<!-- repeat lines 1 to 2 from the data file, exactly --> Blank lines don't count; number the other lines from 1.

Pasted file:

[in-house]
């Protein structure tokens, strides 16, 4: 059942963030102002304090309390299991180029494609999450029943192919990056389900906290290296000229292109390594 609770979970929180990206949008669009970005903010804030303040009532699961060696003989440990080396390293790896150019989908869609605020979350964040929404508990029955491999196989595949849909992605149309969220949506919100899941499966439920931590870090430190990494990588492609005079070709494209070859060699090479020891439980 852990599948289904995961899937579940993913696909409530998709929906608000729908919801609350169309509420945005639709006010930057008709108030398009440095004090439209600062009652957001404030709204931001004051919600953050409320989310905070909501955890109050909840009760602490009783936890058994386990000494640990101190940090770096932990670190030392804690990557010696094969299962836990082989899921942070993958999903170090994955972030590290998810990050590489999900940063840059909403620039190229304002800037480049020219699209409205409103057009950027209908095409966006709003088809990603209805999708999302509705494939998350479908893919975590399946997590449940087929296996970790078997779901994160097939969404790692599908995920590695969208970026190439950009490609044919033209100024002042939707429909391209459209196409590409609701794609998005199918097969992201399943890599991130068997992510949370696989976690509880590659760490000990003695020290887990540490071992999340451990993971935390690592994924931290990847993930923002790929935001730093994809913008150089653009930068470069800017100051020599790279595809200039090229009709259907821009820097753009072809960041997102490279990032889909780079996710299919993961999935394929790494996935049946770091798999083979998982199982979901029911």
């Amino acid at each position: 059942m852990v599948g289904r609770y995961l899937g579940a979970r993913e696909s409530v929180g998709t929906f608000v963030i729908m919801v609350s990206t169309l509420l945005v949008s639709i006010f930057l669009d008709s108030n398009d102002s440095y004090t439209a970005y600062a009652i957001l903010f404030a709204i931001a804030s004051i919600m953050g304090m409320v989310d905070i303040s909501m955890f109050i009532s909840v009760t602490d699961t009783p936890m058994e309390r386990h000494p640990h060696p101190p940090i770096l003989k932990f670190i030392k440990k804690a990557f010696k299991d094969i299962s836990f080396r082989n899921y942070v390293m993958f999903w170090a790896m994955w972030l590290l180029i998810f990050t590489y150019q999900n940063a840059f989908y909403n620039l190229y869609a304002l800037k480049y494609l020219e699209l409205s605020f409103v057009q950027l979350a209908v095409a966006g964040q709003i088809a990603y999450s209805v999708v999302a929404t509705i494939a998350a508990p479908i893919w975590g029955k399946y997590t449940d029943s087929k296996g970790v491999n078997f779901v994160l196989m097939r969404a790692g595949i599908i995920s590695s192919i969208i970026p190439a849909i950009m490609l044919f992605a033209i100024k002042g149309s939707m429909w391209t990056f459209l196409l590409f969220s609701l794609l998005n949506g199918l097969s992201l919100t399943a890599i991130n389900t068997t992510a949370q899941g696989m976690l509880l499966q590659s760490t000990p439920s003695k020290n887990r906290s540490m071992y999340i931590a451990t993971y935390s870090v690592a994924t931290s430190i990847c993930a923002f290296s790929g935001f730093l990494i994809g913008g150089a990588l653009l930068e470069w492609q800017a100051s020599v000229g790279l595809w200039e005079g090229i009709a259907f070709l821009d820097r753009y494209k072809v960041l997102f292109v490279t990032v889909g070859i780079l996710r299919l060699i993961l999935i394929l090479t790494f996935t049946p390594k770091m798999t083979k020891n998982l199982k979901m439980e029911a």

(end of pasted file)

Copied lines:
[in-house]
């Protein structure tokens, strides 16, 4: 059942963030102002304090309390299991180029494609999450029943192919990056389900906290290296000229292109390594 609770979970929180990206949008669009970005903010804030303040009532699961060696003989440990080396390293790896150019989908869609605020979350964040929404508990029955491999196989595949849909992605149309969220949506919100899941499966439920931590870090430190990494990588492609005079070709494209070859060699090479020891439980 852990599948289904995961899937579940993913696909409530998709929906608000729908919801609350169309509420945005639709006010930057008709108030398009440095004090439209600062009652957001404030709204931001004051919600953050409320989310905070909501955890109050909840009760602490009783936890058994386990000494640990101190940090770096932990670190030392804690990557010696094969299962836990082989899921942070993958999903170090994955972030590290998810990050590489999900940063840059909403620039190229304002800037480049020219699209409205409103057009950027209908095409966006709003088809990603209805999708999302509705494939998350479908893919975590399946997590449940087929296996970790078997779901994160097939969404790692599908995920590695969208970026190439950009490609044919033209100024002042939707429909391209459209196409590409609701794609998005199918097969992201399943890599991130068997992510949370696989976690509880590659760490000990003695020290887990540490071992999340451990993971935390690592994924931290990847993930923002790929935001730093994809913008150089653009930068470069800017100051020599790279595809200039090229009709259907821009820097753009072809960041997102490279990032889909780079996710299919993961999935394929790494996935049946770091798999083979998982199982979901029911």